It's time for a crew swap on the International Space Station. Astronauts Reid Wiseman, Alexander Gerst, and Max Suraev had a flawless descent in the Soyuz spacecraft only to have their homecoming was marred by below-freezing temperatures and a sharp gust of wind tipping their capsule over after landing.
Gerst, Wiseman, and Suraev wave goodbye from the space station's cupola. Image credit: NASA
Expedition 41 ended when the Soyuz spacecraft carrying the trio undocked on Sunday night. With the trio's departure, the station is now occupied by Barry "Butch" Wilmore, Alexander Samokutyaev, and Elena Serova as they await the arrival of the rest of Expedition 42 later this month.
Top image: The trio of astronauts squeezed into Soyuz for the first step of their journey home. Credit: NASA
The station is down to a crew of three until the next batch of astronauts launches on November 23rd. NASA astronaut Terry Virts, Russian cosmonaut Anton Shkaplerov and European Space Agency astronaut Samantha Cristoforetti will bring Expedition 42 up to its full compliment, staying in orbit for six months.
The Soyuz spacecraft responsible for carrying Wiseman, Gerst, and Suraev home. Image credit: Max Suraev
Wiseman, Gerst, and Suraev covered over 110 million kilometers during their 165 days on the space station. This was the first time Wiseman and Gerst were in space, while Suraev was a veteran with experience from Expeditions 21 and 22, bringing his total time in space up to just under a year at 334 days.
The descent went pretty much perfectly. After drifting free of the station and a quick four-minute burn, the craft went into a half-hour free-fall. The spacecraft was pyrotechnically split into three parts, with the crew module continuing to Earth while the other two modules burned up on re-entry. Soyuz arrived exactly on schedule 56 minutes after detaching from the station, landing at 9:58 am Monday local time (10:58 pm EST Sunday).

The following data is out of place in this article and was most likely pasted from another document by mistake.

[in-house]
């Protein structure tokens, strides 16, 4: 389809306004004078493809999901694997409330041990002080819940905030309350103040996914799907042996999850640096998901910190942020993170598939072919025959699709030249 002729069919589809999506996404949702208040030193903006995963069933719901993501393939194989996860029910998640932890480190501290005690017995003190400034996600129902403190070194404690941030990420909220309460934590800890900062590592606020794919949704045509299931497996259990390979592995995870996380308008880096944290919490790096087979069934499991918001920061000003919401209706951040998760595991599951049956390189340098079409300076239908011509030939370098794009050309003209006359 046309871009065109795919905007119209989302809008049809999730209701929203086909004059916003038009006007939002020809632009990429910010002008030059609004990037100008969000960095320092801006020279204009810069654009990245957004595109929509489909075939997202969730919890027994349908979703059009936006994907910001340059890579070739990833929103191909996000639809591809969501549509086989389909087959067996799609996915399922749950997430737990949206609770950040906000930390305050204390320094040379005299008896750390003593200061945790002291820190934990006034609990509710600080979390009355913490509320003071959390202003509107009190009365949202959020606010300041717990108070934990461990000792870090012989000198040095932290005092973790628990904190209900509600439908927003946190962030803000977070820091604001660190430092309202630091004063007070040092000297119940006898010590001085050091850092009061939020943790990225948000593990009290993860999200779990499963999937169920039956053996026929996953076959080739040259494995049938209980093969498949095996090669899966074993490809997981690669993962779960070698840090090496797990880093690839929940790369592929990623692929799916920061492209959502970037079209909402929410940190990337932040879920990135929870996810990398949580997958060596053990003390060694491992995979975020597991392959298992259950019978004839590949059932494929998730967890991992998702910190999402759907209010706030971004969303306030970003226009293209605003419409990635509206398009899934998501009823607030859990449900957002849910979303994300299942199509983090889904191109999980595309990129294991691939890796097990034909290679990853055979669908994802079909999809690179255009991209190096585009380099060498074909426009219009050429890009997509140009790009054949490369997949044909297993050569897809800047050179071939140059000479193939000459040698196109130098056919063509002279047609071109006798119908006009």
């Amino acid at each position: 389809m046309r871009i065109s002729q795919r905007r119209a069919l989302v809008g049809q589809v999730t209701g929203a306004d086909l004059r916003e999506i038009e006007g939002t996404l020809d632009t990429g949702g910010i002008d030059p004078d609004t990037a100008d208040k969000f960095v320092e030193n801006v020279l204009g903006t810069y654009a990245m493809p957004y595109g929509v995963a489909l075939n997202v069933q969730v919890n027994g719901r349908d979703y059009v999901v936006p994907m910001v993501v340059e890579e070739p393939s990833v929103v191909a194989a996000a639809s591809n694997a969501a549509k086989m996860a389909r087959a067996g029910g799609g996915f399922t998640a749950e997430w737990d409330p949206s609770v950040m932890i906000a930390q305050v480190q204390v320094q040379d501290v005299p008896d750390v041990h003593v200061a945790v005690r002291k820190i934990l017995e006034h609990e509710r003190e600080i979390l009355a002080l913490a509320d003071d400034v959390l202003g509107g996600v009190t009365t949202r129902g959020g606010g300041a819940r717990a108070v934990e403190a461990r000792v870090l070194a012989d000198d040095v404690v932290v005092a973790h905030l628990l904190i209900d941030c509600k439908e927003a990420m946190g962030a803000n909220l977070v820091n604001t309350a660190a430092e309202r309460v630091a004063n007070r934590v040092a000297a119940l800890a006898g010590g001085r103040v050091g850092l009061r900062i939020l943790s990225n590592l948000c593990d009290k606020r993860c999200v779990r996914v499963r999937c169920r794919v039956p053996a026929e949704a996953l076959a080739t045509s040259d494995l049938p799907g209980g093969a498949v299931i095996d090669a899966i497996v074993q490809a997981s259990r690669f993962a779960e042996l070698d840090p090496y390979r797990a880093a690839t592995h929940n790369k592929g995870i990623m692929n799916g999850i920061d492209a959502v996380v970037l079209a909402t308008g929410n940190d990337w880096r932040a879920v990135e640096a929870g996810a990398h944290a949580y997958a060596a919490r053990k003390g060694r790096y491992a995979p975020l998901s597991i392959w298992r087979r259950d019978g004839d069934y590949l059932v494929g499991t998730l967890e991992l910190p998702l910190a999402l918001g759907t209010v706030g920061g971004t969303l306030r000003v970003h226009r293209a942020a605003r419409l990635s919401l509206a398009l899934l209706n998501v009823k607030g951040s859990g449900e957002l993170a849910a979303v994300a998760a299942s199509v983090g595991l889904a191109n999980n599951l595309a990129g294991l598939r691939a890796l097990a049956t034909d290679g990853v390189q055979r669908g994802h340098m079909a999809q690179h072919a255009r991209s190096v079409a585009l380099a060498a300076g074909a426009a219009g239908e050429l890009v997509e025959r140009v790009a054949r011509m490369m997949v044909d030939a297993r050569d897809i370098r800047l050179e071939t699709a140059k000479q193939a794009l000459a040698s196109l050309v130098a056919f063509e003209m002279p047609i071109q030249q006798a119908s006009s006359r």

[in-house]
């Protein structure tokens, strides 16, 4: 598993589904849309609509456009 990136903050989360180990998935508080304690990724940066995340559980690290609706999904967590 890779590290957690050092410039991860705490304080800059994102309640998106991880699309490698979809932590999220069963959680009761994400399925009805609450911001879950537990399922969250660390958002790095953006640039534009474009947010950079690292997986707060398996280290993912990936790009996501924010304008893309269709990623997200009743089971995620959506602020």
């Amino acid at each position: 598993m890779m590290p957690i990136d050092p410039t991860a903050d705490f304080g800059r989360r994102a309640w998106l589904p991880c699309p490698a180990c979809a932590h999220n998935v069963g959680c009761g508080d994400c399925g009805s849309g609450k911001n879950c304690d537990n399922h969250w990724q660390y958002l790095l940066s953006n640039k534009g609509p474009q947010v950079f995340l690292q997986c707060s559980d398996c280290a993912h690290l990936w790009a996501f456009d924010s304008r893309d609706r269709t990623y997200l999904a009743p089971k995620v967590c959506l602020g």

The landing was a bit less ideal, with the relatively soft touchdown immediately followed by a strong gust of wind snatching at the parachute and tipping the capsule over. Although an unusual occurrence, this was more of an inconvenience than anything else as the astronauts needed to wriggle out sideways in a most undignified manner. Poor visibility from fog delayed the arrival of their helicopter, further marring their homecoming.
Gerst wriggling out of the tipped-over Soyuz descent module. Image credit: ESA/NASA
Once the astronauts finally disembarked from their cramped capsule, the astronauts were met by a chilly surprise: after spending the past half a year at a balmy 22°C , the astronauts were dropped into a frigid -5°C in northern Kazakhstan.
Alexander Gerst (left), Max Suraev (center), and Reid Wiseman (right) swaddled in blankets as they sit in chairs outside the Soyuz TMA-13M capsule minutes after landing on Monday morning. Image Credit: NASA/Bill Ingalls
When asked about how terrestrial tensions impacted life aboard the station, Expedition commander Suraev explained through a translator:
"Here we have [Russia], Germany and the U.S., we have worked together for half a year. Everything was fine, everything was in the spirit of cooperation. So I think everybody needs to learn and follow the example of ISS crew members — don't get insulted, don't try to prove anything to each other, let's try to live together, side by side."
Gerst, Suraev, and Wiseman in the Harmony node of the space station in August 2014. Image credit: NASA
After completing on-site medical tests, the trio was whisked away on a two-hour flight to Kustanai for a traditional welcome-home ceremony. Once the ceremony was completed, they'd split up, with Suraev taking a jet back to Moscow, while Wiseman and Gerst carpooled on another jet to Scotland. They then split up with Gerst heading home to Germany while Wiseman continued on with the NASA contingent to Texas.